It's Day 5 of our 30 Days of Picture Books. We hope you've been enjoying the titles we've shared so far, and that you're as excited to see more as we are thrilled to be sharing them!
Today's pick could arguably be considered a Halloween book, and certainly is good for the times when you want to add a little thrill to storytime. I'm very glad we happened upon this title, because honestly it's not one that I probably would have picked out for us to read. Sprout tends to be a little hesitant with anything spooky or scary, so I would likely have passed this by. But when Aaron Reynolds' Creepy Carrots arrived in a box of other bookish goodies, Sprout seized on it. I read it to him, not really sure what to expect, and he ADORED it, right from the get-go. Lesson learned: offer more varied reading selections, you never know what the kiddo will like.
The story of Creepy Carrots touches on themes that run throughout kidlit, like being the only one to see a phenomenon and having to take things into your own hands to solve a problem. Jasper Rabbit is a carrot-loving guy, as you might expect from a bunny. His favorite carrots are the ones growing wild in Crackenhopper Field, and Jasper just can't get enough, hitting the place up for treats morning, noon and night. But then one day Jasper experiences something unusual: he thinks he sees a trio of creepy carrots following him. Try as he might, Jasper can't catch the carrots in the act, and no one believes him of course. Finally at the end of his rope, Jasper takes some extreme measures. But who's really taking care of who?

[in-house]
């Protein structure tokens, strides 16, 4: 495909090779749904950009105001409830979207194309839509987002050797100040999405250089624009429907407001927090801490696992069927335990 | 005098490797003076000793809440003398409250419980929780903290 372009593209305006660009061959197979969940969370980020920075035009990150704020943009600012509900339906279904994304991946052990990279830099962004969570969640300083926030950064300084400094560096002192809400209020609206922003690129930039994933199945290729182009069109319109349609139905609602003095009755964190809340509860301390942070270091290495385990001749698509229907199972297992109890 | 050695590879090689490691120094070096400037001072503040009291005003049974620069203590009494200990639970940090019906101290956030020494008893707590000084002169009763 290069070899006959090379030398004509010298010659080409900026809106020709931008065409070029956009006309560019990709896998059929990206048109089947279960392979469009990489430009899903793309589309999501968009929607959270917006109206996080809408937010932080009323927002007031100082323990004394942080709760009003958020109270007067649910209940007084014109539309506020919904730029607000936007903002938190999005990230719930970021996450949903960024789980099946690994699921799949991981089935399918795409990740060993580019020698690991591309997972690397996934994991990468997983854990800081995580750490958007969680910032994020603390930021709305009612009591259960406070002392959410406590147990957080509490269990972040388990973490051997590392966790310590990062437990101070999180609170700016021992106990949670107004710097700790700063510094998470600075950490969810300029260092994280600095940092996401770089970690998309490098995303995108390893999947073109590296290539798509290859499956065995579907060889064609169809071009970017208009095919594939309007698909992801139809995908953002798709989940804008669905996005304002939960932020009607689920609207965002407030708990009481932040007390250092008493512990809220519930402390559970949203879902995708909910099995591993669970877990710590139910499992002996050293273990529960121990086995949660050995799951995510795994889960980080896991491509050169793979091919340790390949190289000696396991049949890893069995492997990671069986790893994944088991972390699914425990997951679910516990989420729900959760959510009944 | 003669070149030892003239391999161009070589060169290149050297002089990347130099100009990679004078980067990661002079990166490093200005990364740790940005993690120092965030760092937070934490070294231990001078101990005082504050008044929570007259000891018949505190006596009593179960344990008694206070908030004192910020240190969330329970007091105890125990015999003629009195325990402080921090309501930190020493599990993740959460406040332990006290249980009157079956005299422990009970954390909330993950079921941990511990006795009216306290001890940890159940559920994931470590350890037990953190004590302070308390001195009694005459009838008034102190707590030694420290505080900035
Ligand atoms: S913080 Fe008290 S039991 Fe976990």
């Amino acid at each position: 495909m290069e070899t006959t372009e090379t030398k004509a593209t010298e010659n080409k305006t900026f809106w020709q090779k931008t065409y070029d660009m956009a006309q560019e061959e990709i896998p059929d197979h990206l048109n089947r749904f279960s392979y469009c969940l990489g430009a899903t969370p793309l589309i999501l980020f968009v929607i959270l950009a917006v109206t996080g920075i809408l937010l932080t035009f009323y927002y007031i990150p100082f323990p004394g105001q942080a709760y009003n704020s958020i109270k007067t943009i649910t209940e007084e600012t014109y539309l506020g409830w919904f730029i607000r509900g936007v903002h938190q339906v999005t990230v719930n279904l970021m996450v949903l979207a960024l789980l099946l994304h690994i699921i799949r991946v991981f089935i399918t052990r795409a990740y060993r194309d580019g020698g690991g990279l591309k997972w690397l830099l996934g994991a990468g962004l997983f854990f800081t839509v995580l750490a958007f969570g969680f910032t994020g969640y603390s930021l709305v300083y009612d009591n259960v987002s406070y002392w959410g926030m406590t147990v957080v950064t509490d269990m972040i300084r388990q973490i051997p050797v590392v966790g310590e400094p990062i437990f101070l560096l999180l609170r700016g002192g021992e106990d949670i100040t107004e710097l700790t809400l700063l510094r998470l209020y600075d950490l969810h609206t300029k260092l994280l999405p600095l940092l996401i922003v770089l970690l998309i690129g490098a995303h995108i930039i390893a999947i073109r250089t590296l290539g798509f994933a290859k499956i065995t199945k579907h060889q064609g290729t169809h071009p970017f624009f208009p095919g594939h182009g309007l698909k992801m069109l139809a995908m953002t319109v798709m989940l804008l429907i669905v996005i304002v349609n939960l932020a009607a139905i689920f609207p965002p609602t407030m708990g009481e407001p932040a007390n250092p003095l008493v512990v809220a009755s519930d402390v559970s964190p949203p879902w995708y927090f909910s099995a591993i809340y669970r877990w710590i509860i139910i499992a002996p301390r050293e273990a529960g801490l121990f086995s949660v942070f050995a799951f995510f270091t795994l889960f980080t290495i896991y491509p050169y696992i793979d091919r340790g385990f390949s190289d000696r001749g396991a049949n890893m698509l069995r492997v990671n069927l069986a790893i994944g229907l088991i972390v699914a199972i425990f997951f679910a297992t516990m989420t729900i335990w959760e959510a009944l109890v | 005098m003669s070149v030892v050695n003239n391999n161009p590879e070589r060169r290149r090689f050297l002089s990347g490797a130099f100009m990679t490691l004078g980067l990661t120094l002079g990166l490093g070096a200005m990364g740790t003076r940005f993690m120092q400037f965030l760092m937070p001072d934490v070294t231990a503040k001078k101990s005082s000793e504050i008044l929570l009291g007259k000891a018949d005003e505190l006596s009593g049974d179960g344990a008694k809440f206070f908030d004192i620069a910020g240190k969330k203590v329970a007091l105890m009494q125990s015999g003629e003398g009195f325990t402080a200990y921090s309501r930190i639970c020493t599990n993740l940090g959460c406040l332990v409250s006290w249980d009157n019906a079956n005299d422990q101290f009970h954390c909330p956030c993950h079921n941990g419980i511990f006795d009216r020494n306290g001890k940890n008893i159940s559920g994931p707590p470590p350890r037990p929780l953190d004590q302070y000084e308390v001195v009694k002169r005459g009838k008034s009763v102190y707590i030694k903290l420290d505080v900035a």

Oh my word, this book is fantastic. The sly humor Reynolds employs grows on you the more you read it, the the pictures are knock-down amazing. (It won a Caldecott Honor for Peter Brown's illustrations.) My husband especially loves the way the spreads are a nod to cinema classics, with a Vertigo feel to one picture that is just terrific. The way Brown chooses to have his carrots stand out as the lone bursts of color against the black-and-white landscape is genius. Kids may not be able to put their fingers on what this makes this such a tasty visual tidbit, but adults will appreciate every bit. And the humor's a winner with all ages -- just don't be surprised if you start looking behind yourself to catch some creepy carrots!
Creepy Carrots by Aaron Reynolds, published by Simon and Schuster